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Eurocopter Choppers Cleared for Over-Water Trips After Ditchings

Eurocopter (EAD) SAS EC225 and AS332 helicopters, models used widely in the oil and gas industry, are able to fly over water again after the lifting of restrictions imposed following two crashes last year.

The European Aviation Safety Agency approved a compliance regime developed for the Super Puma models, the Cologne, Germany-based organization said in an airworthiness directive. The order imposes power limits and demands regular inspections.

“Restrictions placed on the operation of an affected Super Puma can now be lifted,” the U.K. Civil Aviation Authority -- which imposed over-water flight restriction together with Norwegian and Danish authorities -- said separately.

Regulators imposed the restrictions following ditchings in the North Sea in May and October 2012 subsequently linked to the cracking of a shaft that drives the main rotor blades. While flights will be permitted within specified limits following the EASA directive, a permanent fix is due next year, Eurocopter Chief Executive Officer Guillaume Faury said last month.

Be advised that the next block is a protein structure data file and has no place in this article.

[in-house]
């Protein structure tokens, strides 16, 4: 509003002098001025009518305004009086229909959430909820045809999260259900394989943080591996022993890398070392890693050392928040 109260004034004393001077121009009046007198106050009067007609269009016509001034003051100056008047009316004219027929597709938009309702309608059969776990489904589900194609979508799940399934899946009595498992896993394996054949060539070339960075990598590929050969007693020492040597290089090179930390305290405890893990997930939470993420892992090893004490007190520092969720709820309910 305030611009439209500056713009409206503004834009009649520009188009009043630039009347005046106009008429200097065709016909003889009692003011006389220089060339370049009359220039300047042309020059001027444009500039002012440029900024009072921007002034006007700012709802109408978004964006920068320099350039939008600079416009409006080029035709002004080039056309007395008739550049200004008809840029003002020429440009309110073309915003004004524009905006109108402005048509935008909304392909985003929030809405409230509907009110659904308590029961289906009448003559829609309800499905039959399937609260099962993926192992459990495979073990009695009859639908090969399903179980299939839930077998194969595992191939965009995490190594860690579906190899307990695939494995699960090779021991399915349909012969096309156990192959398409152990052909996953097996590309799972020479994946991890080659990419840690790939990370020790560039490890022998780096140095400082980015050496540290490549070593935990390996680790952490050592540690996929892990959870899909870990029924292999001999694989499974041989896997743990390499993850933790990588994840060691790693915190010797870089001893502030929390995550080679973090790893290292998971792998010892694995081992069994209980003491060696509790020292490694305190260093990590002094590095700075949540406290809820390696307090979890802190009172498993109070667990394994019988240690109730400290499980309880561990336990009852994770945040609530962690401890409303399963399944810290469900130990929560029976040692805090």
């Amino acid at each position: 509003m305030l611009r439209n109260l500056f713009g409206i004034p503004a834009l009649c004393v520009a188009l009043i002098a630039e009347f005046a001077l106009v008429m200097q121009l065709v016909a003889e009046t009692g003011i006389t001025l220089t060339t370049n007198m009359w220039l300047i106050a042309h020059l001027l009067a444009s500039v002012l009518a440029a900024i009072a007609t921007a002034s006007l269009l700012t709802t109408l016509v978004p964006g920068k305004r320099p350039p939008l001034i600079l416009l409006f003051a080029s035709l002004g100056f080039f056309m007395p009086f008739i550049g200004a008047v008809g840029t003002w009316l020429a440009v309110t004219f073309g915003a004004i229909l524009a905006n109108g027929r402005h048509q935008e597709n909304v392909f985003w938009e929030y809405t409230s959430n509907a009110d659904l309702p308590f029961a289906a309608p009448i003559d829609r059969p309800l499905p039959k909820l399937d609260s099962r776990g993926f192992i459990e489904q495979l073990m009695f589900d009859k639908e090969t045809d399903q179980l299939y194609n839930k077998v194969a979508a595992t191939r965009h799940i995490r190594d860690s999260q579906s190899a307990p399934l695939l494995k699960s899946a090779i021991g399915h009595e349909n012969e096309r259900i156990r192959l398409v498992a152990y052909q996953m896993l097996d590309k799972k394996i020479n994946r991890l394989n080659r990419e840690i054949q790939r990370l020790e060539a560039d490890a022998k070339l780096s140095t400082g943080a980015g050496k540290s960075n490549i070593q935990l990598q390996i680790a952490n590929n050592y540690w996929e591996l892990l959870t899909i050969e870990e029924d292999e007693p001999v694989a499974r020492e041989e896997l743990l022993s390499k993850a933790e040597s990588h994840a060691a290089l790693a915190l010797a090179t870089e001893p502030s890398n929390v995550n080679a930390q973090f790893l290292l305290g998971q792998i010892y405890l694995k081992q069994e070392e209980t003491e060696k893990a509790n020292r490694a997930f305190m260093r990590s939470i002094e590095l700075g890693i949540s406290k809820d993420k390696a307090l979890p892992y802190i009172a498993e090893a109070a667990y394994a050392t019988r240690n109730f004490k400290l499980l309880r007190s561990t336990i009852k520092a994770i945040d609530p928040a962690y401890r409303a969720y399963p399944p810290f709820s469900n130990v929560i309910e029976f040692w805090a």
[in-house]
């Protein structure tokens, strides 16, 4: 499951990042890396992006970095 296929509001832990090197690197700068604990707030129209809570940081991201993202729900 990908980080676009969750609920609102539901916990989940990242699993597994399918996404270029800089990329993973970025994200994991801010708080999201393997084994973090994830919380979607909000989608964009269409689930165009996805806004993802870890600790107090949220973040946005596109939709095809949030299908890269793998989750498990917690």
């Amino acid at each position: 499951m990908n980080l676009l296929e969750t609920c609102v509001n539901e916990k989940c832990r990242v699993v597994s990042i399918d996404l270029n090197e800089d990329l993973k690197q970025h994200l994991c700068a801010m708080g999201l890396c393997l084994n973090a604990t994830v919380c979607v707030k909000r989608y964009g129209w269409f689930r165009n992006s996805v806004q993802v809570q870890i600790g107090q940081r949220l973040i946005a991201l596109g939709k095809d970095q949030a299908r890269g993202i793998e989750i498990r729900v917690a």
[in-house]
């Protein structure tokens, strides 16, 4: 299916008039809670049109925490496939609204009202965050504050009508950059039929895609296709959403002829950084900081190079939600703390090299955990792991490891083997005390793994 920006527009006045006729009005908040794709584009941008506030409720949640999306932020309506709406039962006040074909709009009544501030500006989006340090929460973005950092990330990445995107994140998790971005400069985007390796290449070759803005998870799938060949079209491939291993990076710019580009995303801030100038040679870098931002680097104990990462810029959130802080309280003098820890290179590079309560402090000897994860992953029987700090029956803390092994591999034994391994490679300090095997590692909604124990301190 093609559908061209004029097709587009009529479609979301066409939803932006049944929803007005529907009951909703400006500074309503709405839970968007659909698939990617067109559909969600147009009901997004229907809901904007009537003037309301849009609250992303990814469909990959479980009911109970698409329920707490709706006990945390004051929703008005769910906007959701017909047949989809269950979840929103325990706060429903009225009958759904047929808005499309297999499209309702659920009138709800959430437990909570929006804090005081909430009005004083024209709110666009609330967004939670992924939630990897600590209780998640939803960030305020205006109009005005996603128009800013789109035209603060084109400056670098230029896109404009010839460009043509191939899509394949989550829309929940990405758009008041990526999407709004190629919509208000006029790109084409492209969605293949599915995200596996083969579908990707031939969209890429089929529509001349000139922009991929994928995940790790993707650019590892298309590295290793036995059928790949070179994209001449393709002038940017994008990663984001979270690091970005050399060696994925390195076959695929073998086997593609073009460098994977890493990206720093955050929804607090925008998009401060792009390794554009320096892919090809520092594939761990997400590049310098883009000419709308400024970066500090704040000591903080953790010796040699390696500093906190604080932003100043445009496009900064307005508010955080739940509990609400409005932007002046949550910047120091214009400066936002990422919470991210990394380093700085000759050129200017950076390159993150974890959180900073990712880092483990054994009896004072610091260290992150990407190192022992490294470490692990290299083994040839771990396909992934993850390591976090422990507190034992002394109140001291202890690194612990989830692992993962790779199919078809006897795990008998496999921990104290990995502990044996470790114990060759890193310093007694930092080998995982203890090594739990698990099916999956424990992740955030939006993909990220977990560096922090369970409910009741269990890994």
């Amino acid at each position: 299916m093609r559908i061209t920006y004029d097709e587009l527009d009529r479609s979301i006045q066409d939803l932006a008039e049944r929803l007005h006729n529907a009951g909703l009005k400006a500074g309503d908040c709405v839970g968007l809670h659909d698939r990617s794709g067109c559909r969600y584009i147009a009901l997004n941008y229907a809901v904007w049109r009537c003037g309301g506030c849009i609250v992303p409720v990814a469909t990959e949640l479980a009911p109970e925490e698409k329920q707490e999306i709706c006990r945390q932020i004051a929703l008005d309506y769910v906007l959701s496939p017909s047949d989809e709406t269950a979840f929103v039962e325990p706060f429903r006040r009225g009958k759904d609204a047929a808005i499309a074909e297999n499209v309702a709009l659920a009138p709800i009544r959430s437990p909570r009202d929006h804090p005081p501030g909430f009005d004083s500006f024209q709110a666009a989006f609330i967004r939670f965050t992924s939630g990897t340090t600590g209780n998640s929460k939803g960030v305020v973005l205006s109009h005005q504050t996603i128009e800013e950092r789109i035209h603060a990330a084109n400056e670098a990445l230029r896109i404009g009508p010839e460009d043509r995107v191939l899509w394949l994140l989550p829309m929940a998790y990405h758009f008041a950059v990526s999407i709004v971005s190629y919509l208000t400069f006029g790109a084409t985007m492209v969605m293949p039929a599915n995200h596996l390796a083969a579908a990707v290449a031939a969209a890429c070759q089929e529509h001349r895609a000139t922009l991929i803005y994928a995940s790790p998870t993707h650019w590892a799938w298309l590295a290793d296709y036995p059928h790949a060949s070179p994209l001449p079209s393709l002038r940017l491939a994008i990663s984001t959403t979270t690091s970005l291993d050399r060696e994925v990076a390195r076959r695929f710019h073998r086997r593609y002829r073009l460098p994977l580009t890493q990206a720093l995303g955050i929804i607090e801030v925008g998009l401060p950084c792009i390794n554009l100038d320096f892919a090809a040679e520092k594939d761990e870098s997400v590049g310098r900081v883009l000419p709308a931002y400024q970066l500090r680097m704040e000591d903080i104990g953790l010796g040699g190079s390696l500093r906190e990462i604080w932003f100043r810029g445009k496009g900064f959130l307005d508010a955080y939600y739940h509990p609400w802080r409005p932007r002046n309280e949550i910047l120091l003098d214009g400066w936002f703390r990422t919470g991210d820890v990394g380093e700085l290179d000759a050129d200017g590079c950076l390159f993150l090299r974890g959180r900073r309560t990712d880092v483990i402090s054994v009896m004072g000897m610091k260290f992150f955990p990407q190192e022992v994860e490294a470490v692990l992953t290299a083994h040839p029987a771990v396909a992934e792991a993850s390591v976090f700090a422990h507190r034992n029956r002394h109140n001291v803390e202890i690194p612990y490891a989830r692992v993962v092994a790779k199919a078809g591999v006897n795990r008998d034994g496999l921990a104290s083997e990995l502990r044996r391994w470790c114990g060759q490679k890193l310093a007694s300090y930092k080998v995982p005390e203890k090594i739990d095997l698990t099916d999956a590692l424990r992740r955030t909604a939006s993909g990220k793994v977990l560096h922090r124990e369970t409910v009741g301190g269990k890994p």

The 11-metric ton EC225 can transport 19 people as far as 800 kilometers (500 miles), making it a popular choice for the servicing of oil rigs. Major operator Bristow Group Inc. (BRS) said June 25 it expected revenue service with the model to resume in the fourth quarter once personnel are trained to deal with the inspection regime and customer confidence has been restored.

Eurocopter, the world’s biggest helicopter manufacturer, is a unit of European Aeronautic, Defence & Space Co.

To contact the reporter on this story: Robert Wall in London at rwall6@bloomberg.net

To contact the editor responsible for this story: Benedikt Kammel at bkammel@bloomberg.net

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